Episode 12: Ahmad Mahmoud

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Episode 12: Ahmad Mahmoud
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This episode is a part of the NASA
Student Opportunities podcast series.

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Show Notes

Special Guests: Ahmad Mahmoud, NASA co-op student

(0:00) Intro

(0:19) NASA offers volunteer opportunities for students to work during the school year, or during summer or school vacation periods.
       NASA Volunteer Service  →
       USA JOBS Volunteer Service Opportunities  →

(1:00) Interview with Ahmad Mahmoud. Rutgers University aerospace engineering student Ahmad Mahmoud offers tips on getting selected for NASA learning opportunities.

       NASA Cooperative Education Projects  →
       NASA Undergraduate Student Research Project

(6:18) End

Send your comments or questions to: educationpodcast@nasa.gov

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Deana Nunley: This is NASA Student Opportunities -- a podcast connecting high school and college students with learning opportunities inside America's space agency.

Episode 12. May 2, 2007. I'm Deana Nunley.

NASA is one of many federal agencies that offer unpaid training opportunities to students in high school and college. These opportunities provide work experience related to numerous academic programs that allow students to explore career options, as well as develop personal and professional skills. Student volunteers may work during the school year, or during summer or school vacation periods. For more information and application materials, go to www.nasa.gov/podcast. Click on the NASA Student Opportunities podcast and check out the show notes for this week's episode.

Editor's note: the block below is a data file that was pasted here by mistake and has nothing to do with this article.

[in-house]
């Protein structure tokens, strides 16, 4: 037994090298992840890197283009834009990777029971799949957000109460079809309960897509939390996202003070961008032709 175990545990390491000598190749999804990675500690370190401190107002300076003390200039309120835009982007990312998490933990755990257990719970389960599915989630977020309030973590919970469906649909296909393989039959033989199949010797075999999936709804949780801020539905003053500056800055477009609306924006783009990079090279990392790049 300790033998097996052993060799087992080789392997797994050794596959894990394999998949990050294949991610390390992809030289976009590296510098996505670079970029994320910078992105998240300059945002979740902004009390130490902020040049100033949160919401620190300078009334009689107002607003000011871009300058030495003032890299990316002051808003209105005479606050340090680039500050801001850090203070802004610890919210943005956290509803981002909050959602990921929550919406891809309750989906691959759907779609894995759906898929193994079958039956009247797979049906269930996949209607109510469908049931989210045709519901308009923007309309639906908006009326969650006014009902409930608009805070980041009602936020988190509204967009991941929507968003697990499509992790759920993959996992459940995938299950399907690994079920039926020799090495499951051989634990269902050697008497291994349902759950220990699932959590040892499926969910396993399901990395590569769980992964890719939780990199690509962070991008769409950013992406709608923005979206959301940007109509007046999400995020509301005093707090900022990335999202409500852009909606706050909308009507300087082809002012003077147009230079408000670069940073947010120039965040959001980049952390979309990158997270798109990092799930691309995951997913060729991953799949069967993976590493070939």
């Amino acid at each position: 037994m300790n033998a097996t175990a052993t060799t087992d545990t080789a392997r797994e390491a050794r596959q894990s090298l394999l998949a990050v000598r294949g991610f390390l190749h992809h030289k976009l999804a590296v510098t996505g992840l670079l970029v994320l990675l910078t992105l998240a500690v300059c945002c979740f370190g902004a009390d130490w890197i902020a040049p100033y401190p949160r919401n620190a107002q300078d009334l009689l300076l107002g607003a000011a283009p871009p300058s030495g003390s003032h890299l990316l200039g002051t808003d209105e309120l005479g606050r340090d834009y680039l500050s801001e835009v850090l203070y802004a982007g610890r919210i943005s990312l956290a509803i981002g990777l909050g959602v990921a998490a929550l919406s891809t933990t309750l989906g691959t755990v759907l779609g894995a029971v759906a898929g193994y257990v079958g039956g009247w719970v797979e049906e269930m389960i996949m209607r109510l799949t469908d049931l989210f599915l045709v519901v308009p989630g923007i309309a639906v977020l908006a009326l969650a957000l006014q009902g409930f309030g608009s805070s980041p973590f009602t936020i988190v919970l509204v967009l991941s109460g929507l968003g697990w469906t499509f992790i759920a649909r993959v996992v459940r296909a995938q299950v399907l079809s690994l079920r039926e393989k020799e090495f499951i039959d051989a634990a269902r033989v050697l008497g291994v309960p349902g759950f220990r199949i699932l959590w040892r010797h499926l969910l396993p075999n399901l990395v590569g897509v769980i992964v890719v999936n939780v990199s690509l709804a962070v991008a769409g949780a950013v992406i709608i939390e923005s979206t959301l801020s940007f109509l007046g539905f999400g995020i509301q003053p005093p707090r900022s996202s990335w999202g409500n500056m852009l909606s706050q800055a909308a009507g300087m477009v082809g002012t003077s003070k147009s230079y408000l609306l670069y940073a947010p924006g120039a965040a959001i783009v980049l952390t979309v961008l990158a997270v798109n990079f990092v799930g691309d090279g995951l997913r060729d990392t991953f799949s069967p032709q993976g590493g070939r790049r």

Ahmad Mahmoud is studying aerospace engineering at Rutgers University and plans to graduate in December 2008. He spent last summer at the National Space Science and Technology Center in Huntsville, Ala., as a participant in NASA's Undergraduate Student Research Project. The project offers undergraduates across the United States mentored research experiences at participating NASA centers and research support facilities.

Ahmad is trilingual. In addition to English, he speaks Arabic and Spanish. At Rutgers, he's been involved with creating multimedia products, building a formula racing car practically from scratch, and investigating the flight mechanics of butterflies and other insects in an effort to simulate their ability with a machine. Ahmad is working now as a NASA co-op at the Marshall Space Flight Center in Huntsville, concentrating on wind tunnel testing and aerothermal analysis for launch vehicles.

Ahmad Mahmoud: We have three tours of duty. That's what they call it. Basically, I'm here -- I'm at Marshall -- for a semester and then back at school for a semester, and they consider the summer a semester. So, I'm here this spring. I should be back in school this summer, and I'll be back here in the fall, back in school in the spring, and then be back here in the summer.

Deana: What's your daily routine?